Two of the possible transportation-related concentrations you might pursue in mechanical engineering are transportation systems and ground vehicle systems. The study of transportation systems examines the planning, design and environmental impact of transportation systems and policy. Although you’re approaching this field from the perspective of a mechanical engineer – and taking relevant mechanical engineering courses in topics like vehicle stability and combustion engines – this field of study is more interdisciplinary in nature. Mechanical engineering students interested in transportation systems may take classes in the field of civil engineering that pertain to transportation policy, transportation system operations, energy and environmental impact of transportation systems, air pollution and structural analysis.

The study of ground vehicle systems focuses more narrowly on the design of vehicles, rather than transportation systems. In this field, you might focus on improving the performance of vehicle power systems like engines, as well as propulsion and dynamics. You might also work on developing vehicle systems and structures out of lightweight materials. Reducing the environmental impact of ground vehicles, such as by developing vehicles that use fewer resources or alternative fuel sources, is another important part of this field. Some of the classes you should expect to take when focusing on ground vehicle systems include vehicle stability, stability and control of aerospace vehicles, the stability of flexible dynamic systems and propulsion.

In fact, there’s an entire subfield of the mechanical engineering occupation, auto research engineering, that emphasizes the development of ways to improve the performance and features of cars, according to the BLS.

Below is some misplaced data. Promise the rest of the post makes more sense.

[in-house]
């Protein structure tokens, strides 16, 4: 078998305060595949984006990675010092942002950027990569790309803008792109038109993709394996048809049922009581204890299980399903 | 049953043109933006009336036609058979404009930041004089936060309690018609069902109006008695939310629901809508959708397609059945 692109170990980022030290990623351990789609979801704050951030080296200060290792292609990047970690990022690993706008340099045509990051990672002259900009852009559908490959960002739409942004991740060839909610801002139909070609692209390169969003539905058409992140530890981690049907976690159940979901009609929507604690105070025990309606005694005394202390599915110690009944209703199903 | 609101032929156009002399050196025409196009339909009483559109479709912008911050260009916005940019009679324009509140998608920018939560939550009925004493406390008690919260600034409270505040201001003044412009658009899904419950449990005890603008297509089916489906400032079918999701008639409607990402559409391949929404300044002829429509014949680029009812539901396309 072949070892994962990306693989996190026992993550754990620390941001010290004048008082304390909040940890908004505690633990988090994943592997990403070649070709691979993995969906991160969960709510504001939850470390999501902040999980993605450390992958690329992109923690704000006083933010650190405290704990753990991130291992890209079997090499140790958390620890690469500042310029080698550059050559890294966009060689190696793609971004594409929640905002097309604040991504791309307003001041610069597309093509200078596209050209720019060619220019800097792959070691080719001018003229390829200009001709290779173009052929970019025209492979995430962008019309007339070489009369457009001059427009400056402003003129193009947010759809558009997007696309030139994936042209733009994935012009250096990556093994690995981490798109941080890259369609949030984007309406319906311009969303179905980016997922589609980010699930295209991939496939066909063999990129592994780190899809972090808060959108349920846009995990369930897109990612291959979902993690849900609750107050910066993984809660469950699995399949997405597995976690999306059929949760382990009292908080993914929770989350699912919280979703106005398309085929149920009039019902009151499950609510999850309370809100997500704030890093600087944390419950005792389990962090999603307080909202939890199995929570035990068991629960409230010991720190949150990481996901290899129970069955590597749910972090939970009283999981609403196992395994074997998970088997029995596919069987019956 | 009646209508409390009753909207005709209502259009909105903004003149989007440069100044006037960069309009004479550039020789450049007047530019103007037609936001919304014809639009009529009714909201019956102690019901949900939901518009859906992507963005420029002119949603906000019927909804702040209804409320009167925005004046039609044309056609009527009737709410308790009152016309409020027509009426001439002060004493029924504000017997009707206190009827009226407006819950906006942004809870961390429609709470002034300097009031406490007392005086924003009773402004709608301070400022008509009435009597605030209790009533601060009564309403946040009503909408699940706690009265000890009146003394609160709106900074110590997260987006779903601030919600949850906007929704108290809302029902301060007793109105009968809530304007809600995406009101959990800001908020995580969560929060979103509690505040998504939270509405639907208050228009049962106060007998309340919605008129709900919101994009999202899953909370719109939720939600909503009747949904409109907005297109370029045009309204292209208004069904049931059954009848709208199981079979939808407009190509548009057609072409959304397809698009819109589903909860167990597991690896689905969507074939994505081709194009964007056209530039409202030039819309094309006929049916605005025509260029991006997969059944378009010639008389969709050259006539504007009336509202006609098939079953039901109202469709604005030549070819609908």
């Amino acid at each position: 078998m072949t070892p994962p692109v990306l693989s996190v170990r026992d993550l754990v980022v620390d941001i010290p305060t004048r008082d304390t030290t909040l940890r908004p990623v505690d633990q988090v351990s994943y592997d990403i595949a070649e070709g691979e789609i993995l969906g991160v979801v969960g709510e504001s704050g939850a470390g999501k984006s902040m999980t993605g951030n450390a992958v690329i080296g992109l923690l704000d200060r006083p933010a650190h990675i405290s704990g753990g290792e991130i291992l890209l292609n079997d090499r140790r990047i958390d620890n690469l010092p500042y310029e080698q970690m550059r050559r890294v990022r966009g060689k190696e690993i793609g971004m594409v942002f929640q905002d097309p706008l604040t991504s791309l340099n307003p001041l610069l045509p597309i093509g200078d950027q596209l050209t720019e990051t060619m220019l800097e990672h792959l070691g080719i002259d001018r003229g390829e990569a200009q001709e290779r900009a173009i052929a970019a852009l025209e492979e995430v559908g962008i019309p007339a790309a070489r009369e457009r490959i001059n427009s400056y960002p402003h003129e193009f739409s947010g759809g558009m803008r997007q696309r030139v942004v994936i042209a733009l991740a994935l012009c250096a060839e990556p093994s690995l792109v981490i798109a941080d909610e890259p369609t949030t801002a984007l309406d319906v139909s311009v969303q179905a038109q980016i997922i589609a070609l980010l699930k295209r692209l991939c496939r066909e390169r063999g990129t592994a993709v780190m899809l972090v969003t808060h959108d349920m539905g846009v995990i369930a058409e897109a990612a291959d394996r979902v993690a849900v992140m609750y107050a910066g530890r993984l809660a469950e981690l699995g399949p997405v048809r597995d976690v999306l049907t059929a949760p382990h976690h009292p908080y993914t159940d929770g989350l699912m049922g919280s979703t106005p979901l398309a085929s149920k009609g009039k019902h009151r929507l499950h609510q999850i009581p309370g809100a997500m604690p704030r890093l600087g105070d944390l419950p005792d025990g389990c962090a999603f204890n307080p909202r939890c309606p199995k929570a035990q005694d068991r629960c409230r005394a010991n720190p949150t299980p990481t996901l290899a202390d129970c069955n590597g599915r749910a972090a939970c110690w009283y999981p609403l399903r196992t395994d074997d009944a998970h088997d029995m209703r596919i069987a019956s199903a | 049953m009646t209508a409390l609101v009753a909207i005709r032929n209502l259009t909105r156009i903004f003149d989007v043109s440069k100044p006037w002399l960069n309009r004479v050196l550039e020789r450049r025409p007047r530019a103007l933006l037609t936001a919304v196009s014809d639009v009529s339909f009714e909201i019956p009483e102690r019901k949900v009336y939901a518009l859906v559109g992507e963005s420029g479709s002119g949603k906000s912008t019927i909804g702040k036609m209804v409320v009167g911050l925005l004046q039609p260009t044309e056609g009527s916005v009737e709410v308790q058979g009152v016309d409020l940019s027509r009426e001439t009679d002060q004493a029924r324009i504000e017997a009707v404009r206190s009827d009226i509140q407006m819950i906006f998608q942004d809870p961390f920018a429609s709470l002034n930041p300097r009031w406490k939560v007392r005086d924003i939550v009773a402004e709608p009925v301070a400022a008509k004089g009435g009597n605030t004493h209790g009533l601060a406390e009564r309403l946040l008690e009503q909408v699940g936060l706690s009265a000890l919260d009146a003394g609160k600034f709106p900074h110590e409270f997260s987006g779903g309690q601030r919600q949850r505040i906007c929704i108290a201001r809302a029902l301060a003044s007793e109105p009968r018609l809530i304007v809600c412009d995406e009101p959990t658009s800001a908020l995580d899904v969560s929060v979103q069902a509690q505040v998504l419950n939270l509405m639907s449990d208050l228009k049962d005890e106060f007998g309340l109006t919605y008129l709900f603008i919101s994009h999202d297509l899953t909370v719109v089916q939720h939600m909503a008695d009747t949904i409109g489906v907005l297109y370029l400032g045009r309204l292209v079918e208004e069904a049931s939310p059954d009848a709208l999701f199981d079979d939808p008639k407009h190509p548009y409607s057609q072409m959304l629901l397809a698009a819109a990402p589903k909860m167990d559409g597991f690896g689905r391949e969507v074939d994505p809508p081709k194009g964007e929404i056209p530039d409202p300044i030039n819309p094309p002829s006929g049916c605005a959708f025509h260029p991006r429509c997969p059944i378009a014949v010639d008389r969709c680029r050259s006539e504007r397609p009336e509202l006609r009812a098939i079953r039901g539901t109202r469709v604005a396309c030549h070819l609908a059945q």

Concentrating on Energy Systems and the Environment

If you have an interest in green power sources and the environment, you might focus your mechanical engineering education on an academic track like combustion and the environment or heat transfer, thermodynamics and energy systems. In a concentration in combustion and the environment, you would focus on bringing an emphasis on sustainability and environmentally friendly improvements to the combustion systems used in vehicle engines, furnaces and other applications. Your career might revolve around looking for ways to make traditional combustion engines more efficient (to reduce wasted resources) and reduce the pollution they cause in the form of emissions. You will take classes on the workings of internal combustion engines, the impact of combustion on the environment and air pollution.

Energy systems is another eco-friendly area of emphasis in mechanical engineering, but succeeding in this field requires knowledge of the principles of heat transfer and thermodynamics. Students pursuing this track may take classes in the fundamentals of heat transfer, introductory studies of HVAC systems, combustion, propulsion, and sustainable power generation.

This isn’t an exhaustive list of concentrations in undergraduate mechanical engineering programs. Other areas of emphasis include system dynamics and control, biomedical and engineering fluid mechanics, robotics and cryogenics.

Additional Resources

What Classes Will I Have to Take for a Degree in Mechanical Engineering?

What Are the Benefits of Pursuing a Degree in Mechanical Engineering?

What Are the Highest Paying Jobs With a Degree in Mechanical Engineering?

What Civil Engineering Courses Will I Have to Take for a Degree in Civil Engineering?